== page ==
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Bevan Congdon becomes second substitute to effect stumping in Tests

Bevan Congdon played 61 Tests for New Zealand © Getty Images (File Photo)
Bevan Congdon played 61 Tests for New Zealand © Getty Images (File Photo)

April 7, 1965. As a yawn of a Test match came to an end at Lahore, Bevan Congdon became only the second man to effect a stumping as a substitute fielder. Arunabha Sengupta looks back at the day that also saw three players keep wickets for New Zealand.

It was a long drawn out stalemate at Lahore, a prolonged yawn of a match. Yet, it saw history being made on the final day, by someone not originally listed among the dramatis personae.

Inserted on a rain ravaged tricky wicket, Pakistan, 1-0 up in the series against New Zealand after the innings win at Rawalpindi, played safe. They took their time to negotiate the difficult circumstances to end the first day at 176 for five. Captain Hanif Mohammad had held himself back till No 6, and Majid Khan came in still lower at No 7. They batted through most of the second day, adding 217 for the sixth wicket. Hanif declared after posting his double hundred, with the score on 385 for seven.

The remainder of the life in the match was sucked out on the third day, when New Zealand crawled from 13 without loss to 200 for two. Graham Dowling’s 83 stretched across five hours, Terry Jarvis trudged to 55 in four and Barry Sinclair hit 130 in six and a quarter. On the fourth day, captain John Reid did hit a six and 14 boundaries, but even then his 88 was compiled tediously over four and a half hours. By stumps on this penultimate day, Ross Morgan had proceeded in the same glacial manner to 41 in over two and a half hours and the visitors were on 444 for five. The match was dead and buried by then unless there was some inexplicable Pakistan collapse on the final day.

To make things worse, Reid declared only after batting another needless hour on the fifth morning, stretching the lead to 97. The wicket, made difficult by rain, was not the easiest to bat on, but Naushad Ali’s two-hour 29 rendered the still persevering eyelids heavy with sleep. The Pakistan wickets did fall, but too infrequently, with long periods consumed by each incoming batsman.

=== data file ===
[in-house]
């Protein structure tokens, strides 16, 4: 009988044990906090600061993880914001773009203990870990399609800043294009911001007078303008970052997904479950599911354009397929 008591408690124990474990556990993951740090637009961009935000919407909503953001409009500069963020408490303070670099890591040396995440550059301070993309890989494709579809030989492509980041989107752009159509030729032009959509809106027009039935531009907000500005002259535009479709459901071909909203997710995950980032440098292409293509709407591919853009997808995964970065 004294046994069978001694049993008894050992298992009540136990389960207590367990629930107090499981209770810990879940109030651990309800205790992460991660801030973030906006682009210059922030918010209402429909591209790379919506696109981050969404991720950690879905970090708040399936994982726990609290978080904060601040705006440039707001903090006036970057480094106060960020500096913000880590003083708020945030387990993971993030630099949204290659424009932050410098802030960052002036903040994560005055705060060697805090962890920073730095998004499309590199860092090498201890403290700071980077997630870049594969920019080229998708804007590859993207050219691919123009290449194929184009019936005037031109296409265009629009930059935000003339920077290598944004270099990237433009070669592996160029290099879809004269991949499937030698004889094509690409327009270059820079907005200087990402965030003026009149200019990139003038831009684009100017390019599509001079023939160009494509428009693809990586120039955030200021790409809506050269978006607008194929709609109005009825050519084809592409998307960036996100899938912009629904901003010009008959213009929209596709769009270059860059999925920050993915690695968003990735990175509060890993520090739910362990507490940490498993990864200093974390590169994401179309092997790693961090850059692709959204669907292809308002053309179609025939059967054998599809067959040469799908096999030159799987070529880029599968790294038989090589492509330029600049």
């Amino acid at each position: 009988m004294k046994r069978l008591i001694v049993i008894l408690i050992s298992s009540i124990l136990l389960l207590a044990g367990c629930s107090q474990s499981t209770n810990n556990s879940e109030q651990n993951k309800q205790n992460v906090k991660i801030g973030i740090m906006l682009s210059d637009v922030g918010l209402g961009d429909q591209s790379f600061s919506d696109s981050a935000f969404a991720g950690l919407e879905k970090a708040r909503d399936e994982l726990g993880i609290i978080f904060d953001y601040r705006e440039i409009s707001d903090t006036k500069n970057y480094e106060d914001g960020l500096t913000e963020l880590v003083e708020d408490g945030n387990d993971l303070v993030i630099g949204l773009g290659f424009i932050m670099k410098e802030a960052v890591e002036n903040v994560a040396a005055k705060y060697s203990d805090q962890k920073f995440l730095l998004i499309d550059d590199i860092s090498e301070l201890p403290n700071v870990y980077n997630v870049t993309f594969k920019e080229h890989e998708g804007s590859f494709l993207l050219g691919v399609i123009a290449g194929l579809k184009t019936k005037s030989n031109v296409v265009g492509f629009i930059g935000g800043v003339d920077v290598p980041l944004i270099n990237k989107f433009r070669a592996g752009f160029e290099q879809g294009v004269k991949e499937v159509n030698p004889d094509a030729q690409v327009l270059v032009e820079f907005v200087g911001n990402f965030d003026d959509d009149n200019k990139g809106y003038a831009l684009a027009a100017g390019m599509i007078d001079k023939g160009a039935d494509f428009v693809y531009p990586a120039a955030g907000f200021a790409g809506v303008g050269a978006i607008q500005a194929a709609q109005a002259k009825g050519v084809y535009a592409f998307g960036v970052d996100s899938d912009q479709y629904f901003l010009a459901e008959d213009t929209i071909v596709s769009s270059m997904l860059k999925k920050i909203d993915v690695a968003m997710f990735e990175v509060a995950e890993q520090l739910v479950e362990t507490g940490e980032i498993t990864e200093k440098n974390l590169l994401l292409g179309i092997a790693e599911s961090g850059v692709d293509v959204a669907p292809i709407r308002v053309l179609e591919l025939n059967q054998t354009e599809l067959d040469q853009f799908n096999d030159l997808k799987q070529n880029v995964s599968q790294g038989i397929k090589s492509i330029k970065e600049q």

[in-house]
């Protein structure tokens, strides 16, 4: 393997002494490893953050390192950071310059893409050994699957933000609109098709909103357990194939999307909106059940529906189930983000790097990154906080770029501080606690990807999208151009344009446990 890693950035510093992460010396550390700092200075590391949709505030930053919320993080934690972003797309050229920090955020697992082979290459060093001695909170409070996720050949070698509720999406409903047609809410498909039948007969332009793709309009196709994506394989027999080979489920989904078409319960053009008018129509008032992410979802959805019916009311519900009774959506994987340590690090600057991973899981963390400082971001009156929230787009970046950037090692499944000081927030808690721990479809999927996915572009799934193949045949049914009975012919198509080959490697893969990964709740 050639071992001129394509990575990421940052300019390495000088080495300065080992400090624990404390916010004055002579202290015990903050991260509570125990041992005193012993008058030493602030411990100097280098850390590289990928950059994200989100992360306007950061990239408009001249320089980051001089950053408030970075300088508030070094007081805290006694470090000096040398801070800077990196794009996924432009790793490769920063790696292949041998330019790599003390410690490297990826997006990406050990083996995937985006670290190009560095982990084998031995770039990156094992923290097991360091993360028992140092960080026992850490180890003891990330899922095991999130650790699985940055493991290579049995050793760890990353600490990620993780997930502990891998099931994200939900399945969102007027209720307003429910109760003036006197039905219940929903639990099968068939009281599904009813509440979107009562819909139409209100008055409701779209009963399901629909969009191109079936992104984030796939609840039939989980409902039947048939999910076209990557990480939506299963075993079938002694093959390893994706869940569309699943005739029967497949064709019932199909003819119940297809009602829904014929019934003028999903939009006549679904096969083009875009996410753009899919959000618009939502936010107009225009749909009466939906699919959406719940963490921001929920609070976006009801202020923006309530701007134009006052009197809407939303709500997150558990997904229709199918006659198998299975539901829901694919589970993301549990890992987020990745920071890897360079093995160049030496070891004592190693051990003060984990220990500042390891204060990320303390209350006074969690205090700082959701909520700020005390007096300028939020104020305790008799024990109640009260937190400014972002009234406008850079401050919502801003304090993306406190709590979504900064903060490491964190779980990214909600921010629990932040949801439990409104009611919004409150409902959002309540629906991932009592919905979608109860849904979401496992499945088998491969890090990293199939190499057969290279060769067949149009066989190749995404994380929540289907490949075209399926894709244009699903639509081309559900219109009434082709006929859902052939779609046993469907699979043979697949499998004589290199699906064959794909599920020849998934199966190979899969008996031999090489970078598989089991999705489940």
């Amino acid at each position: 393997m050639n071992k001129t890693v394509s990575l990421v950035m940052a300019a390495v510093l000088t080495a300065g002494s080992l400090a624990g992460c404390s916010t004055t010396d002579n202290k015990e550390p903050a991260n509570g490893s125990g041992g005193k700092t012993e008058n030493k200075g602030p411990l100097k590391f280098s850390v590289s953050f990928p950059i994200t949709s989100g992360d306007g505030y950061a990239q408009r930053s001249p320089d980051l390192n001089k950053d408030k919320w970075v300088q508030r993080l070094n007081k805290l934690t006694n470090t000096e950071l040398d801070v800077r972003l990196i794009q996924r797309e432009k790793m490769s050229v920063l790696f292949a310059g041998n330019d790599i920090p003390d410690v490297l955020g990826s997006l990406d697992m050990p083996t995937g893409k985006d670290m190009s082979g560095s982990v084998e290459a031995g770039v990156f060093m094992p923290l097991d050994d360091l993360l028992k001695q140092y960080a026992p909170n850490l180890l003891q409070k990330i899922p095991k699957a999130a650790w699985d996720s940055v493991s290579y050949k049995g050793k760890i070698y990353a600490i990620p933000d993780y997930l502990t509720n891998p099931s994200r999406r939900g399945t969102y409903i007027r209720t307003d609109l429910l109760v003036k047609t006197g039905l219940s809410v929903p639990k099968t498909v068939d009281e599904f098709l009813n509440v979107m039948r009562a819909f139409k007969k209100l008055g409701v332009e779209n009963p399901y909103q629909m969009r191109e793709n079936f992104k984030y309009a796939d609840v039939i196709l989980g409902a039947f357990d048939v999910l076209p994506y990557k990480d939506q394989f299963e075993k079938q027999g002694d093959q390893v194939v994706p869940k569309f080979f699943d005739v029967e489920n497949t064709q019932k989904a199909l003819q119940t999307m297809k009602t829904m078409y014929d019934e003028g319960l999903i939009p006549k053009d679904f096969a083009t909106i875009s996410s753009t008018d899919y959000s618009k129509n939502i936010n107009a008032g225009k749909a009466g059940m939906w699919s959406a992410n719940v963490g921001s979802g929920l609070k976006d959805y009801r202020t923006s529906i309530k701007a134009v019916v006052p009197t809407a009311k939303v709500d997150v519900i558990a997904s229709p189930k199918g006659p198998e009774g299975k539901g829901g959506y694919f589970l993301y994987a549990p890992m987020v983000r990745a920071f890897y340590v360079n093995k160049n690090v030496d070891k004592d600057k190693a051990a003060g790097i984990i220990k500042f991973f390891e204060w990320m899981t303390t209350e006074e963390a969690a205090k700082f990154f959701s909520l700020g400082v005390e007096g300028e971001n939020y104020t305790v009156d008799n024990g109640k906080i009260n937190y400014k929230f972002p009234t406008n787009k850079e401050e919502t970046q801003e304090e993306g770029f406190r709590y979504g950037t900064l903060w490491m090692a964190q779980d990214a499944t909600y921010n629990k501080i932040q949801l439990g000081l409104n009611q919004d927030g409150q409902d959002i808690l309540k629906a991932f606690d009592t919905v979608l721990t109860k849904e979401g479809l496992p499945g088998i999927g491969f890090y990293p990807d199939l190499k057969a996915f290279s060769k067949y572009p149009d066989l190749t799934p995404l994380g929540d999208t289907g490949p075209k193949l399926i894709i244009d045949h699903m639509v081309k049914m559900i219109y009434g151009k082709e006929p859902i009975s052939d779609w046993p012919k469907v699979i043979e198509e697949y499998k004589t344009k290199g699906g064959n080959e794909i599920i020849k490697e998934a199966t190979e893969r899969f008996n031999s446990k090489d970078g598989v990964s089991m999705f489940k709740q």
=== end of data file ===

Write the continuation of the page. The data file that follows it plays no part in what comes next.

During the innings, wicketkeeper Artie Dick remained out of action with an injury. Thus captain John Reid himself stood behind the stumps during much of the day, catching Javed Burki and then Majid Khan. Jarvis also took over for a brief while as well, before substitute Bevan Congdon strapped on the pads and put on the gloves towards the last stages of the match.

Young Congdon had already played six Tests, three in India that winter. However, he was yet to score a half-century at the highest level and had found himself out of favour in the first two Tests in Pakistan. Now, as Majid Khan and Asif Iqbal had departed at the same score after having wiped out whatever chance remained of a result with a 70-run partnership, Congdon took up his position behind the wicket.

Barry Sinclair, in the only bowl he would ever get in Test cricket, had accounted for Javed Burki — snapped up by Reid at the wicket. That had been his first wicket in First-Class cricket. Now he floated up a delivery — not quite fitting into the categories of either spin or slow-medium pace. Pervez Sajjad, who had briefly brightened up proceedings with a few adventurous hits, charged out of his crease and tried to force him out of the ground. The bat swished over the innocuous ball and Congdon whipped off the bails. It was the second and last wicket for Sinclair in First-Class cricket.

This was also only the second time a substitute had effected a stumping in Tests. As many as 55 years earlier, in January 1910 at Durban, Herbert Strudwick had retired after being struck on his face in the second innings. Neville Tufnell, the Simla born Surrey batsman, had come in as a substitute and had stumped the South African captain Tip Snooke off the bowling of George Thomson.

The match ended in a draw. It did not really have to do anything with his adroit work with the gloves, but Congdon did play the third Test at Karachi. Coming in for Dowling who had broken a finger, he scored his first Test fifty in the second innings.

Brief scores:

Pakistan 385 for 7 decl. (Hanif Mohammad 203*, Majid Khan 80; Frank Cameron 4 for 90) and 194 for 8 decl. (Majid Khan 44, Asif Iqbal 43) drew with New Zealand 482 for 6 decl. (Graham Downling 83, Terry Jarvis 55, Barry Sinclair 130, John Reid 88, Ross Morgan 50).

(Arunabha Sengupta is a cricket historian and Chief Cricket Writer at CricketCountry. He writes about the history and the romance of the game, punctuated often by opinions about modern day cricket, while his post-graduate degree in statistics peeps through in occasional analytical pieces. The author of three novels, he can be followed on Twitter at http://twitter.com/senantix)

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